It has been overwhelmingly positive. We had 70 people show up at our open house in March, and people are very excited about it. Some people said it’s the answer to their prayers. We have two families who are moving here so that their children can attend the school. Of course, when starting a new school, you have to have a certain tolerance for ambiguity, because I can’t tell you when exactly we’re going to start teaching Madhyamika [a school of Buddhism that emphasizes emptiness], for example. So, parents have to be OK with not knowing every single detail.
There’s a quote from Rinpoche on your website that says “to be a Buddhist is not of utmost importance for Buddhists. There isn’t one stanza in the entire Buddhist world that says, ‘May all become Buddhist.’” Can you unpack that?
The Buddha never said, “Oh, I hope everybody becomes a Buddhist.” And I don’t think most teachers walk around hoping that people will become Buddhists. What Rinpoche is saying is that they’ll realize their own buddhanature.
We want our students to be able to speak articulately about all the traditions of Buddhism, to understand its history, to understand the differences between the different yanas [Buddhist schools], to be able to pronounce things correctly, to know where to go to get information on the dharma—but that doesn’t make you a Buddhist. And we also want them to have some experience and some facility in doing the Buddhist practices, including knowing how to sit—but none of that makes you a Buddhist. So, if they choose to be Buddhists, great; if they choose not to, that’s totally fine.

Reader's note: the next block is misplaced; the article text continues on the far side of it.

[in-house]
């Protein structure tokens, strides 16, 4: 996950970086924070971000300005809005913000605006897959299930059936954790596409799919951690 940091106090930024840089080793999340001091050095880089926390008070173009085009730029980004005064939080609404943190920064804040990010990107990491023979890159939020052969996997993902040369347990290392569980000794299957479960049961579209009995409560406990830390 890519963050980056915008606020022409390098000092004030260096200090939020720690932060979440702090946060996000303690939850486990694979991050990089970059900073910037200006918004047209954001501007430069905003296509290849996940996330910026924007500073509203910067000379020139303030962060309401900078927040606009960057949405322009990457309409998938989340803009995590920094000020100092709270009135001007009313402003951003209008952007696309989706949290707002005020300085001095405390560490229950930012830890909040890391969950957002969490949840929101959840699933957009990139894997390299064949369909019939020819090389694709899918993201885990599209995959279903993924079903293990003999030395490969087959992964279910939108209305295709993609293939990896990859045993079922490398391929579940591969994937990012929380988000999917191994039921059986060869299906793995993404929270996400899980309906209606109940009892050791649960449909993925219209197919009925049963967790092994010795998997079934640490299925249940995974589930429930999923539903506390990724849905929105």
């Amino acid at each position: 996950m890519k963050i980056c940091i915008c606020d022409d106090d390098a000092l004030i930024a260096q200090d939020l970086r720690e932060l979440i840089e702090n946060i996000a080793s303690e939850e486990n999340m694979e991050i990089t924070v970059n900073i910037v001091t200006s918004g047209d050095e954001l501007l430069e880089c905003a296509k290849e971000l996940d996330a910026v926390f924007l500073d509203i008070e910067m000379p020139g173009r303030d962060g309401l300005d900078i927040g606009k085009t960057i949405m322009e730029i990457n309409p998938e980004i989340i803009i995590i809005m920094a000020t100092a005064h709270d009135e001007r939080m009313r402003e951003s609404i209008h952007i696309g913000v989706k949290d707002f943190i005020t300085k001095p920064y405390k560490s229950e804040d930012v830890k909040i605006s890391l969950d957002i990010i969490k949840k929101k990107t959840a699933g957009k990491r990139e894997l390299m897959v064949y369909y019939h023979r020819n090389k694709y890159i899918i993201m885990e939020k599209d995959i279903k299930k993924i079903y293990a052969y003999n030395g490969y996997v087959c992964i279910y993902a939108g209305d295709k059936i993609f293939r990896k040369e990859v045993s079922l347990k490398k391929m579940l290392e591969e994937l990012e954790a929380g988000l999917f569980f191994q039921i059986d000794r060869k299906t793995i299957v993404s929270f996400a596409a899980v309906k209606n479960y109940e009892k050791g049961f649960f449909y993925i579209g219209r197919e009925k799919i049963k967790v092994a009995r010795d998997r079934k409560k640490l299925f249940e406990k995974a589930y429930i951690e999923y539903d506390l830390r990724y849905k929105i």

The core belief of this school is the view of emptiness and the practice of bodhicitta [the wish to awaken for the sake of all beings]. I don’t think you have to be a Buddhist to have a sense of emptiness and then also to have a habit of trying to benefit others.
How important is cultural exchange going to be? Are there going to be more teachers from the Himalayan region or from Asia in general?
The cultural dimension is so incredibly important to this school. We had dancers from Delhi come to our last open house. At our next event, we are going to have Bharatanatyam Indian dance. Again, I can’t say for sure who our teachers are. We’re just going to go with who is the most qualified; we’re not necessarily concerned with where those teachers are from. But we are planning to have Mandarin be one of our languages and possibly Sanskrit. So, naturally we’ll have teachers from other places.
Our plan is to have Friday be a half-day for our teachers, so that they can use Friday afternoon to work on the research component of what we are doing. Meanwhile, we will bring in specialty teachers on Friday afternoon, when we might have an Indian dance class, for example, or some kind of music, which might be Japanese, Indian, or even Native American. We’re going to have a real array. The plan is to rotate through different cultures and different traditions.
This interview has been edited for length and clarity.
The Middle Way School will be holding its next open houses on April 28 and May 19.